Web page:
In Nazi Germany in 1936 seven men escape from a concentration camp. The camp commander puts up seven crosses and, as the Gestapo returns each escapee he is put to death on a cross. The ... See full summary »
In WWI dancer Jerry Jones stages an all-soldier show on Broadway, called Yip Yip Yaphank. Wounded in the war, he becomes a producer. In WWII his son Johnny Jones, who was before his ... See full summary »
Women are trapped behind enemy lines in Bataan province during WWII. These brave nurses train to try to save hospital wounded in Corregidor prior to Douglas MacArthur's return before the ... See full summary »
The Army nurses on Bataan need help badly, but when it arrives, it sure isn't what they expected. A motley crew, including a Southern belle, a waitress, and a stripper, show up. Many conflicts arise among these women who are thrown together in what is a desperate and ultimately hopeless situation.Written by
This film received its USA television premiere in Los Angeles Wednesday 17 October 1956 on KTTV (Channel 11), followed by Philadelphia Saturday 20 October 1956 on WFIL (Channel 6), by Altoona PA Thursday 22 November 1956 on WFB G (Channel 10), by Minneapolis Sunday 23 December 1956 on KMGM (Channel 9), by Omaha Wednesday 9 January 1957 on WOW (Channel 6), by Chicago Monday 14 January 1957 on WBBM (Channel 2) and by Seattle 23 April 1957 on KING (Channel 5); its New York City television premiere took place 23 November 1957 on WCBS (Channel 2), and in San Francisco it first aired 10 February 1958 on KGO (Channel 7). See more »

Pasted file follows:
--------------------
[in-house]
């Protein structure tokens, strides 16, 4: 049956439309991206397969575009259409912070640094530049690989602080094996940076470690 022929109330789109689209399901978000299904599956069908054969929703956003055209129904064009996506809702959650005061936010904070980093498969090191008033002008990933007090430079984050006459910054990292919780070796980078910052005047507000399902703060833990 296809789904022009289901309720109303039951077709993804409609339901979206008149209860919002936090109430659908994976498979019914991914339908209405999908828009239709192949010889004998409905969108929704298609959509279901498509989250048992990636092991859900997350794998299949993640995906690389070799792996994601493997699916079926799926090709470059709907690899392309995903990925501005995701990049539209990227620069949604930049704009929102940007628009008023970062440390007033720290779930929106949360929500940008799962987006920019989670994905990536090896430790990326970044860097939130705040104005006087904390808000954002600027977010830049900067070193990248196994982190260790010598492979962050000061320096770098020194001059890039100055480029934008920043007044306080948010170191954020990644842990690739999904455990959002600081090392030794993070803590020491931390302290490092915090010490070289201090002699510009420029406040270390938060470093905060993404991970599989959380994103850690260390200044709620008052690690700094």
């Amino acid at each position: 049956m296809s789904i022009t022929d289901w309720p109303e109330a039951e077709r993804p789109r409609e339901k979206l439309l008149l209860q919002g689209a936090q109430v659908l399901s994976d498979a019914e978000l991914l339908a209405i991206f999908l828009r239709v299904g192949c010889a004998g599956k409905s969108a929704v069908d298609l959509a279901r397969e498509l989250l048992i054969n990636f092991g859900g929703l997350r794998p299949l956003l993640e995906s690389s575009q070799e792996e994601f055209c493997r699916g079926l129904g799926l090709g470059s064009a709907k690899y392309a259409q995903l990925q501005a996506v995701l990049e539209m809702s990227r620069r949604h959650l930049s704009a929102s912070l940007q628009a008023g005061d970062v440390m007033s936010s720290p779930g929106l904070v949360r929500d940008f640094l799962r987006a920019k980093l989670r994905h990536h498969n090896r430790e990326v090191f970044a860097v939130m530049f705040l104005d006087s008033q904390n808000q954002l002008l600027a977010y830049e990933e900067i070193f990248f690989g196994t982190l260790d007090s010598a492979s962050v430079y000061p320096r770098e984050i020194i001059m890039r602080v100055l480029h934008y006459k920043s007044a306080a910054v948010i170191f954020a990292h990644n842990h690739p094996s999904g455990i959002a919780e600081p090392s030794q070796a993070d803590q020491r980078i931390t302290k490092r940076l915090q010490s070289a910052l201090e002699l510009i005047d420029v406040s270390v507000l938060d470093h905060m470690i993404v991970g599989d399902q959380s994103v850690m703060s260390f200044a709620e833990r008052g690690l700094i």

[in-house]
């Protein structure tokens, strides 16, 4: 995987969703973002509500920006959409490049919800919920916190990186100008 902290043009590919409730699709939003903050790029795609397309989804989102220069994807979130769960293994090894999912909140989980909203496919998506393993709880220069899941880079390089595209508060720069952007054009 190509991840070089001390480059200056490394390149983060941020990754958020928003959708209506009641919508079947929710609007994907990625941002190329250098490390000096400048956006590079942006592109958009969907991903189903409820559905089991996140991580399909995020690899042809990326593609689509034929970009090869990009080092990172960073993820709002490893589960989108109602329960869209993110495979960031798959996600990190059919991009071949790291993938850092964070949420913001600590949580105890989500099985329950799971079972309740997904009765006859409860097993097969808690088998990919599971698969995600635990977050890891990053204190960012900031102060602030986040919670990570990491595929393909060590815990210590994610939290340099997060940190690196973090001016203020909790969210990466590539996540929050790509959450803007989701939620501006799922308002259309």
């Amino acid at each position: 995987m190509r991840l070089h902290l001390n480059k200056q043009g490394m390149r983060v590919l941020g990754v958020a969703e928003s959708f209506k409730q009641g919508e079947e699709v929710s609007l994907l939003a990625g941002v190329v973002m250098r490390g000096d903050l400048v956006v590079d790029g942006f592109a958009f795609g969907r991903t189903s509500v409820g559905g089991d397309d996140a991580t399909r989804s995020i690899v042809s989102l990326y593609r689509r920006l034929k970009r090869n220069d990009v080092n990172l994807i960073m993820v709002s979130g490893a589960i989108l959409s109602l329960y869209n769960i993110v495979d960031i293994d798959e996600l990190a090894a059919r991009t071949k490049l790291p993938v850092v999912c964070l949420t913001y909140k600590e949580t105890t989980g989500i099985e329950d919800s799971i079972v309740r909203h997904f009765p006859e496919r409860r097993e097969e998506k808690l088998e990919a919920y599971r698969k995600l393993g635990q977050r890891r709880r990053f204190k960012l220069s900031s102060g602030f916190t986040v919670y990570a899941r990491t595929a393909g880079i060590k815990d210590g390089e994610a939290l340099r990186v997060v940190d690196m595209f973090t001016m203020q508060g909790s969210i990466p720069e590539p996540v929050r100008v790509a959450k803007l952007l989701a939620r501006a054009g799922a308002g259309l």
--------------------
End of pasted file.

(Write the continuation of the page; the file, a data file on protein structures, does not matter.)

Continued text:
[during an air raid]
"I feel like a bubble dancer with a slow leak."
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What makes the 1943 WWII drama,"Cry,Havoc", offbeat is that it deals with a subject of the war that was rarely talked about then or now. The subject is the struggles and noble sacrifices of army nurses. "Cry,Havoc" was based on a fairly successful stage play, which explains why the film is set primarily in the confines of an underground bomb shelter. However,this doesn't make the film any the less powerful or intriguing. Lieutenant Mary "Smitty" Smith(Margaret Sullavan) desperately needs more experienced nurses at an army hospital in Bataan. Later,several volunteers arrive at Bataan and are willing to do their part for the war effort. Smitty is somewhat disappointed when see learns they aren't experienced. Although, the nurses are willing to work, they aren't fully aware of the hardships and destruction they'll have to face. The nurses' predicament becomes worse when two hospital buildings are hit and bombed by Japanese planes. Their chance of survival becomes extremely slim. This film paints an unglamorous and intense picture of war. Except for a few male extras,the majority of the cast is female. MGM put an ensemble cast of accomplished actresses in the leads. The cast includes: Margaret Sullavan, Ann Sothern, Joan Blondell, Fay Bainter, Marsha Hunt,and Heather Angel. Sothern stands out among the cast. Although, she was a gifted comedienne,Sothern had an immense talent in dramatic areas as well. Here she plays Pat Conlin, a tough, headstrong nurse,who thinks she knows the severity of war. She learns the hard way that isn't that easy and becomes a more sympathetic person because of it. Sullavan gives a fine,realistic performance as Lieutenant Smitty. She's a courageous character that is slowly dying of malignant Malaria. The rest of the cast give unique performances as well. This is one of Richard Thrope's better directorial efforts. He had directed the unsatisfying spy thriller,"Above Suspicion" and the dull sequel to the award-winning classic,"Mrs. Miniver". If you want to see a similarly-themed film,watch Paramount's "So,Proudly We Hail",also made in 1943. It is actually superior to "Cry,Havoc". It goes more in-depth about army nurses' sacrifices and is set in many different areas. "Cry,Havoc" is still very good and makes a compelling viewing experience. I give it an 8 out of 10.
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